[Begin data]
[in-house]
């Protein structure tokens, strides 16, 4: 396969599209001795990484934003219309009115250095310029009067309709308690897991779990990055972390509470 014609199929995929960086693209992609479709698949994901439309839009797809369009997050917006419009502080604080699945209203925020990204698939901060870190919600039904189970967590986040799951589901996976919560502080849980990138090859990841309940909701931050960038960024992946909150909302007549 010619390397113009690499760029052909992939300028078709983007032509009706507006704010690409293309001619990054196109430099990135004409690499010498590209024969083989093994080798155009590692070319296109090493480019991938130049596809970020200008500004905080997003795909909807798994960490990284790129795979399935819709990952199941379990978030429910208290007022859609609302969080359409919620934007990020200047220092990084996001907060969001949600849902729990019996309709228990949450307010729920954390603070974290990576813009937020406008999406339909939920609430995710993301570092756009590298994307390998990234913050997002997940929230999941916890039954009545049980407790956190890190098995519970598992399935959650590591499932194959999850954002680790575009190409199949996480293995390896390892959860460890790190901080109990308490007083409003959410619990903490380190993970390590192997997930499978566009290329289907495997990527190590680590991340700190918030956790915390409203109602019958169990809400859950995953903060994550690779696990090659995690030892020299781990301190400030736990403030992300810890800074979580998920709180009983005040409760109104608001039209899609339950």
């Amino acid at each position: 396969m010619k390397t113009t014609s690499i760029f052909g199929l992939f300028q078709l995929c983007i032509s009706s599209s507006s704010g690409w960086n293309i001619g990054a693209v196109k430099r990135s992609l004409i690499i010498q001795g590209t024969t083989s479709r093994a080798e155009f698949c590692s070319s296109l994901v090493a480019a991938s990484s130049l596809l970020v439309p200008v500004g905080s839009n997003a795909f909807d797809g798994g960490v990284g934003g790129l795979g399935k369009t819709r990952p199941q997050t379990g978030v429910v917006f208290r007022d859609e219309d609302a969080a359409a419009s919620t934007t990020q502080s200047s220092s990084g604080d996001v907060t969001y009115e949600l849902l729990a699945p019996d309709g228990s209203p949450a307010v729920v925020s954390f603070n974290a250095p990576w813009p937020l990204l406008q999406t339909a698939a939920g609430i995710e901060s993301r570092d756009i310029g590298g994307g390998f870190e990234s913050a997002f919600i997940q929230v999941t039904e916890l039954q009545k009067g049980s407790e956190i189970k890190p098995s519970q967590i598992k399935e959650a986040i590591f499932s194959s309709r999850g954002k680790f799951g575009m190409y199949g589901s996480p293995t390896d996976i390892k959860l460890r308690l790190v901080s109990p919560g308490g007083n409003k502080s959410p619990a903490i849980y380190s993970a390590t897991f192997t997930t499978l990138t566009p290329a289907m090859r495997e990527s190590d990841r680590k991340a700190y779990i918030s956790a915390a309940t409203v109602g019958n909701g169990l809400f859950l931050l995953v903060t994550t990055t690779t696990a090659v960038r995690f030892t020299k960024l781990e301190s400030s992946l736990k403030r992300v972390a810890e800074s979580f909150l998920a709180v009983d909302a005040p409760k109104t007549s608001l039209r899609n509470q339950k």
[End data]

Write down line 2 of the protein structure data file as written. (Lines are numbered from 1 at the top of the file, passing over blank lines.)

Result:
């Protein structure tokens, strides 16, 4: 396969599209001795990484934003219309009115250095310029009067309709308690897991779990990055972390509470 014609199929995929960086693209992609479709698949994901439309839009797809369009997050917006419009502080604080699945209203925020990204698939901060870190919600039904189970967590986040799951589901996976919560502080849980990138090859990841309940909701931050960038960024992946909150909302007549 010619390397113009690499760029052909992939300028078709983007032509009706507006704010690409293309001619990054196109430099990135004409690499010498590209024969083989093994080798155009590692070319296109090493480019991938130049596809970020200008500004905080997003795909909807798994960490990284790129795979399935819709990952199941379990978030429910208290007022859609609302969080359409919620934007990020200047220092990084996001907060969001949600849902729990019996309709228990949450307010729920954390603070974290990576813009937020406008999406339909939920609430995710993301570092756009590298994307390998990234913050997002997940929230999941916890039954009545049980407790956190890190098995519970598992399935959650590591499932194959999850954002680790575009190409199949996480293995390896390892959860460890790190901080109990308490007083409003959410619990903490380190993970390590192997997930499978566009290329289907495997990527190590680590991340700190918030956790915390409203109602019958169990809400859950995953903060994550690779696990090659995690030892020299781990301190400030736990403030992300810890800074979580998920709180009983005040409760109104608001039209899609339950």